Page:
FSATTR(5) Standards, Environments, and Macros FSATTR(5)


NAME


fsattr - extended file attributes

DESCRIPTION


Attributes are logically supported as files within the file system. The
file system is therefore augmented with an orthogonal name space of file
attributes. Any file (including attribute files) can have an arbitrarily
deep attribute tree associated with it. Attribute values are accessed by
file descriptors obtained through a special attribute interface. This
logical view of "attributes as files" allows the leveraging of existing
file system interface functionality to support the construction,
deletion, and manipulation of attributes.


The special files "." and ".." retain their accustomed semantics within
the attribute hierarchy. The "." attribute file refers to the current
directory and the ".." attribute file refers to the parent directory.
The unnamed directory at the head of each attribute tree is considered
the "child" of the file it is associated with and the ".." file refers to
the associated file. For any non-directory file with attributes, the
".." entry in the unnamed directory refers to a file that is not a
directory.


Conceptually, the attribute model is fully general. Extended attributes
can be any type of file (doors, links, directories, and so forth) and can
even have their own attributes (fully recursive). As a result, the
attributes associated with a file could be an arbitrarily deep directory
hierarchy where each attribute could have an equally complex attribute
tree associated with it. Not all implementations are able to, or want
to, support the full model. Implementation are therefore permitted to
reject operations that are not supported. For example, the
implementation for the UFS file system allows only regular files as
attributes (for example, no sub-directories) and rejects attempts to
place attributes on attributes.


The following list details the operations that are rejected in the
current implementation:

link
Any attempt to create links between attribute
and non-attribute space is rejected to prevent
security-related or otherwise sensitive
attributes from being exposed, and therefore
manipulable, as regular files.


rename
Any attempt to rename between attribute and non-
attribute space is rejected to prevent an
already linked file from being renamed and
thereby circumventing the link restriction
above.


mkdir, symlink, mknod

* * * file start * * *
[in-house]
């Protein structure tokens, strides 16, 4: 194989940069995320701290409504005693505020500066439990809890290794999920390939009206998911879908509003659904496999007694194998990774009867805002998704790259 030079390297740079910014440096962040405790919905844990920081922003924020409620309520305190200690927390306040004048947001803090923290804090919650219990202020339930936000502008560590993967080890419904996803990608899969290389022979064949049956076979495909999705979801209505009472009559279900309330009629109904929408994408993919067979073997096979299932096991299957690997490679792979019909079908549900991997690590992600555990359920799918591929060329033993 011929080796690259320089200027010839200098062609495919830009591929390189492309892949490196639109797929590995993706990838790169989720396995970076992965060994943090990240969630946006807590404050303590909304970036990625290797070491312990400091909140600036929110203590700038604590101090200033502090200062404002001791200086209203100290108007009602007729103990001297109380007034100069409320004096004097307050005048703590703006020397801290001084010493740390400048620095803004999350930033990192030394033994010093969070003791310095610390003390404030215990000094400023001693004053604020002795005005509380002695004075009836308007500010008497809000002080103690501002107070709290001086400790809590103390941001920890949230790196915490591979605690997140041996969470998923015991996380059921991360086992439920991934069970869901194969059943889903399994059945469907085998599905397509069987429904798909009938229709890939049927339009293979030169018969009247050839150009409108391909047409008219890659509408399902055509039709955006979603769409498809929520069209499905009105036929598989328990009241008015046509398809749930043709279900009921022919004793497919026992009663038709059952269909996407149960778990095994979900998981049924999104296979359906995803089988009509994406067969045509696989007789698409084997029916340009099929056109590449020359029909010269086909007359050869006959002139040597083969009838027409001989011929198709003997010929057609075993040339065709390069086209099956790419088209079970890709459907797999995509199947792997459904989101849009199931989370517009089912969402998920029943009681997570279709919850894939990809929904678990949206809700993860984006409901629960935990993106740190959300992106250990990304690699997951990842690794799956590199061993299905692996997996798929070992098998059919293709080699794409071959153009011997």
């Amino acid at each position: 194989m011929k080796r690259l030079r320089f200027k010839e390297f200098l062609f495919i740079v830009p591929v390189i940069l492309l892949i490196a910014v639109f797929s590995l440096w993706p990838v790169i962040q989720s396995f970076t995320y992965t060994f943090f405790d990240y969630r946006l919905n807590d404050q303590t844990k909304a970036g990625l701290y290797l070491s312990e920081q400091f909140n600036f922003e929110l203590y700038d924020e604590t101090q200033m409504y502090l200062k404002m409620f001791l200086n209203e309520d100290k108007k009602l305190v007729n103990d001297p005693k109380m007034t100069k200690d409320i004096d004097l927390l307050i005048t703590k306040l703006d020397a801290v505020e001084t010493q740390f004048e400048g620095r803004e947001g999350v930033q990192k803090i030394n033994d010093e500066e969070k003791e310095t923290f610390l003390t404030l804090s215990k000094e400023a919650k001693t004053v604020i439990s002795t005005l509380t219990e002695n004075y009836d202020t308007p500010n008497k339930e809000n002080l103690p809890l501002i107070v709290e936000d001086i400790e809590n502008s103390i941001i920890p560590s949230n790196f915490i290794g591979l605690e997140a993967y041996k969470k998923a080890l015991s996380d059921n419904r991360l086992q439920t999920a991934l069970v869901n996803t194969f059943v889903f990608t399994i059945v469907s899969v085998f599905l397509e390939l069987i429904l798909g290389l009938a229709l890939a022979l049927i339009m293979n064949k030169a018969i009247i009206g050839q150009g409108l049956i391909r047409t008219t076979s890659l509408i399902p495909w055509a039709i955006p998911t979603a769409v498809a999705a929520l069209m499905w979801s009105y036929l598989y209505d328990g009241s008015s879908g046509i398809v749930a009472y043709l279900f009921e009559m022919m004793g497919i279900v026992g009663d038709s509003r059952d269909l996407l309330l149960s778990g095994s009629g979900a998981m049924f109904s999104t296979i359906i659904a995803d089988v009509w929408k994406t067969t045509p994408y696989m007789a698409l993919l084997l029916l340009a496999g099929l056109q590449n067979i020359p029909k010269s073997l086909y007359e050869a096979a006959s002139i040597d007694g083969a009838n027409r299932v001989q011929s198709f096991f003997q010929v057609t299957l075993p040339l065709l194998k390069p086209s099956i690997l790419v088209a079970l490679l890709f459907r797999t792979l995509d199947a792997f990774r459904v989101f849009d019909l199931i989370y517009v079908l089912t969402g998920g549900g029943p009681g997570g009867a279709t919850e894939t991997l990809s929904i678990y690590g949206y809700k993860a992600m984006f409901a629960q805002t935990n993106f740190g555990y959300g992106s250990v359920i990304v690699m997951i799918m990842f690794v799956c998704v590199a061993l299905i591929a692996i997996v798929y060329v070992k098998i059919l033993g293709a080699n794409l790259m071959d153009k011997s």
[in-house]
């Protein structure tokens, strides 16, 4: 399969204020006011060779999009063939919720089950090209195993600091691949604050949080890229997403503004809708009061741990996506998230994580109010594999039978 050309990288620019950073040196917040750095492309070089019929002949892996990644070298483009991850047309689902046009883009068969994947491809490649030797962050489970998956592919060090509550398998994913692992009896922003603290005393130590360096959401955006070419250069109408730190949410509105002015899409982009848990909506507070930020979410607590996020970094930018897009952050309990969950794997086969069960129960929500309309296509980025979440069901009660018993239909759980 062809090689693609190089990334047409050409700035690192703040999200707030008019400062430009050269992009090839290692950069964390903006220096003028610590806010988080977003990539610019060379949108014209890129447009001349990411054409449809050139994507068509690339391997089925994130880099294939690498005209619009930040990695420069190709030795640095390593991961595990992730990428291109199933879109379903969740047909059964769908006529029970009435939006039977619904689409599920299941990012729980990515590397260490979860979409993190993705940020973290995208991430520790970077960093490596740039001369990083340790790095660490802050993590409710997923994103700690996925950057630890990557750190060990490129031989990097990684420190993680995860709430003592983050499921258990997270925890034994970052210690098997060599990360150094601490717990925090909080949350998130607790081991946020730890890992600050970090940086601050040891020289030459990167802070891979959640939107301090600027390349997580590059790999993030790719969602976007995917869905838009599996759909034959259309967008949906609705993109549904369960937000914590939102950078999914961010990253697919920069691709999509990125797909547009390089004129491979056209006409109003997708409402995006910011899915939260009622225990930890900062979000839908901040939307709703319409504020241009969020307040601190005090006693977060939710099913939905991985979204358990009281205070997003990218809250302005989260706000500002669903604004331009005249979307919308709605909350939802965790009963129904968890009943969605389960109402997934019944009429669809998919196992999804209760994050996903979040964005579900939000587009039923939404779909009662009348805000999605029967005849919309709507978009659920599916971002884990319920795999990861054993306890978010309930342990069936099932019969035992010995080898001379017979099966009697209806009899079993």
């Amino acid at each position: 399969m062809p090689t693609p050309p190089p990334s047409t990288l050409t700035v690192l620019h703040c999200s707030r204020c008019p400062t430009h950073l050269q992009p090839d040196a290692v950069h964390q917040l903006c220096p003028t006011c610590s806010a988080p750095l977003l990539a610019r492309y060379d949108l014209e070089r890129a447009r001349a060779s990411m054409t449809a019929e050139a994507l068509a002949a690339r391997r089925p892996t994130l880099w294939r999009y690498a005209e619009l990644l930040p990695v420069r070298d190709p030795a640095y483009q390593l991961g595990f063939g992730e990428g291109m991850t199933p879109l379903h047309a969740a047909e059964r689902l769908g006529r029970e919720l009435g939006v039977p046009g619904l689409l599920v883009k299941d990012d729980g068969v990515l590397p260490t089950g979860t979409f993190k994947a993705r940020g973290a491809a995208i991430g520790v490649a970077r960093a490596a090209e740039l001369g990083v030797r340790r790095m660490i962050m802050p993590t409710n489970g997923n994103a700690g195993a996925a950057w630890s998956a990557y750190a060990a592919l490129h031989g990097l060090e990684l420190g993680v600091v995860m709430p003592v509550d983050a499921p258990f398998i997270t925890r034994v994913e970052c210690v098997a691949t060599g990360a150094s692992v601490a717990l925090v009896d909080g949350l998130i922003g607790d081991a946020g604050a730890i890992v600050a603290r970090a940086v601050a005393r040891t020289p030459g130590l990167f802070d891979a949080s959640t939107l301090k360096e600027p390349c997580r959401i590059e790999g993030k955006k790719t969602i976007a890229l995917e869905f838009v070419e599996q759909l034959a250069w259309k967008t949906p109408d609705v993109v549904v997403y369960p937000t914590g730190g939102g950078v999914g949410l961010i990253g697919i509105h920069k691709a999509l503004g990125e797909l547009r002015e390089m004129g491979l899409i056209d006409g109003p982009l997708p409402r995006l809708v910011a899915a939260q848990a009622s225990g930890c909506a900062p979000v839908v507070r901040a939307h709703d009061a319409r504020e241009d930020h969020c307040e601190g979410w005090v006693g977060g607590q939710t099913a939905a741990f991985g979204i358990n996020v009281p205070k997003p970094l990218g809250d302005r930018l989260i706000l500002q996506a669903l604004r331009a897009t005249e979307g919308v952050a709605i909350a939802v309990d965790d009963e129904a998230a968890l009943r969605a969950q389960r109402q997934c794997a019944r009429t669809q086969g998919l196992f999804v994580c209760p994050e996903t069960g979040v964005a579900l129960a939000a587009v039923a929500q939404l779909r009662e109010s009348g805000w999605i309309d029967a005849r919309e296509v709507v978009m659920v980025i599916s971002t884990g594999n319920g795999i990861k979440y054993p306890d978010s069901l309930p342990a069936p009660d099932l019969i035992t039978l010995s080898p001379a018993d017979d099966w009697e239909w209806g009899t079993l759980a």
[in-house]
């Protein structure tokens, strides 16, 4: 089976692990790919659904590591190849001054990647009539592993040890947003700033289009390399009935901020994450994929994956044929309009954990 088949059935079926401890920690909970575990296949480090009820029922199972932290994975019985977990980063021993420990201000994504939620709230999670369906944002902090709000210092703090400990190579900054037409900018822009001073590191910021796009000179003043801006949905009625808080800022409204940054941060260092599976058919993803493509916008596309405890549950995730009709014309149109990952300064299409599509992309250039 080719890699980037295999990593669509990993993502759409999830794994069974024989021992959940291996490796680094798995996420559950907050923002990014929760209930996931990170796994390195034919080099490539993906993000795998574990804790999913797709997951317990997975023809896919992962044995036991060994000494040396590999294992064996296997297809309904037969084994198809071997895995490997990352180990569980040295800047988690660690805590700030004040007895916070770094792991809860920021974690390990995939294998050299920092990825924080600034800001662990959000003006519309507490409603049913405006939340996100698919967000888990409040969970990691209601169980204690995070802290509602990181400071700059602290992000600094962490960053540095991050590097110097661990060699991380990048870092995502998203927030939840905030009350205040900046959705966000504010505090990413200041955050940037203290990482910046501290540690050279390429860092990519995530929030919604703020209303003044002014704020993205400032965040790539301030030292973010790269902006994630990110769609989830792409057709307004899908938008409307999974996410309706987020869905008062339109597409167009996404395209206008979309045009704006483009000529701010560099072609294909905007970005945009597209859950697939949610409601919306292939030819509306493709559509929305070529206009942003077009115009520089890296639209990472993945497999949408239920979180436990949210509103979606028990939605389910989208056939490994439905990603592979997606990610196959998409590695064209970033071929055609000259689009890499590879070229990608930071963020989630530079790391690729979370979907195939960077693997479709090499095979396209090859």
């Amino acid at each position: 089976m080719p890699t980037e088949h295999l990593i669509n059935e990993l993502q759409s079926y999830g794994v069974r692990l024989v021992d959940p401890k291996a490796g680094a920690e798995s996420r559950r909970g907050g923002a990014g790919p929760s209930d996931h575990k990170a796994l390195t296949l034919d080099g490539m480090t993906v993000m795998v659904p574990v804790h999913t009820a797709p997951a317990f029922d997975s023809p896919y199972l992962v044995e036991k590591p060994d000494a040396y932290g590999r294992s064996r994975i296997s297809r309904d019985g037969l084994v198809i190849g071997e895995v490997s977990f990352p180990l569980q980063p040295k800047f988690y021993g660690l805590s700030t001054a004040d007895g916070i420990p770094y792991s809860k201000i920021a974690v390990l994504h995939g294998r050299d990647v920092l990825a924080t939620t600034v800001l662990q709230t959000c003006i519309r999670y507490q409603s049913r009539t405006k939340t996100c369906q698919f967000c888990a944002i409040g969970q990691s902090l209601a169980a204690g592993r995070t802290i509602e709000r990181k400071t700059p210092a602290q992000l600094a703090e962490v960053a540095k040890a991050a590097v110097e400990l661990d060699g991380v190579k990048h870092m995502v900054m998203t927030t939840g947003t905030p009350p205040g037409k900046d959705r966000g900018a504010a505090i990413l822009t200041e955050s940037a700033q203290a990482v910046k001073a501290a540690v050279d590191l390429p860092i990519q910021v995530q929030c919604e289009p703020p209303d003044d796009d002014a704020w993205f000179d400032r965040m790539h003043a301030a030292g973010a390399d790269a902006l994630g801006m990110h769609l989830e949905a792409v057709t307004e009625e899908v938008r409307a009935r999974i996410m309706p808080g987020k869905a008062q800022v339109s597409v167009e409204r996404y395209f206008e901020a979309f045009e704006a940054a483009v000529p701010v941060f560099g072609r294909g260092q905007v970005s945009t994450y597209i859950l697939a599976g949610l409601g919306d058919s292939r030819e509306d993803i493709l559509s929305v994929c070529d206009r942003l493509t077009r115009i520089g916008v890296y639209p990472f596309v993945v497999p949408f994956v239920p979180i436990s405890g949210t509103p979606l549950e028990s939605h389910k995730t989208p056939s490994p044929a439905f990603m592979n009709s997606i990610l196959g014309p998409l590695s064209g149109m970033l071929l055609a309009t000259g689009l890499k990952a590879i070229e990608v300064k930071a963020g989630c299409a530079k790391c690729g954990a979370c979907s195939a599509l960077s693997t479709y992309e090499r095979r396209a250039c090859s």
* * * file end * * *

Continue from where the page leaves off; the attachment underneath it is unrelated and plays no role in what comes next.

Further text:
Any attempt to create a "non-regular" file in
attribute space is rejected to reduce the
functionality, and therefore exposure and risk,
of the initial implementation.


The entire available name space has been allocated to "general use" to
bring the implementation in line with the NFSv4 draft standard [NFSv4].
That standard defines "named attributes" (equivalent to Solaris Extended
Attributes) with no naming restrictions. All Sun applications making use
of opaque extended attributes will use the prefix "SUNW".

Shell-level API
The command interface for extended attributes is the set of applications
provided by Solaris for the manipulation of attributes from the command
line. This interface consists of a set of existing utilities that have
been extended to be "attribute-aware", plus the runat utility designed to
"expose" the extended attribute space so that extended attributes can be
manipulated as regular files.


The -@ option enable utilities to manipulate extended attributes. As a
rule, this option enables the utility to enter into attribute space when
the utility is performing a recursive traversal of file system space.
This is a fully recursive concept. If the underlying file system supports
recursive attributes and directory structures, the -@ option opens these
spaces to the file tree-walking algorithms.


The following utilities accommodate extended attributes (see the
individual manual pages for details):

cp
By default, cp ignores attributes and copies only file data.
This is intended to maintain the semantics implied by cp
currently, where attributes (such as owner and mode) are not
copied unless the -p option is specified. With the -@ (or -p)
option, cp attempts to copy all attributes along with the file
data.


cpio
The -@ option informs cpio to archive attributes, but by default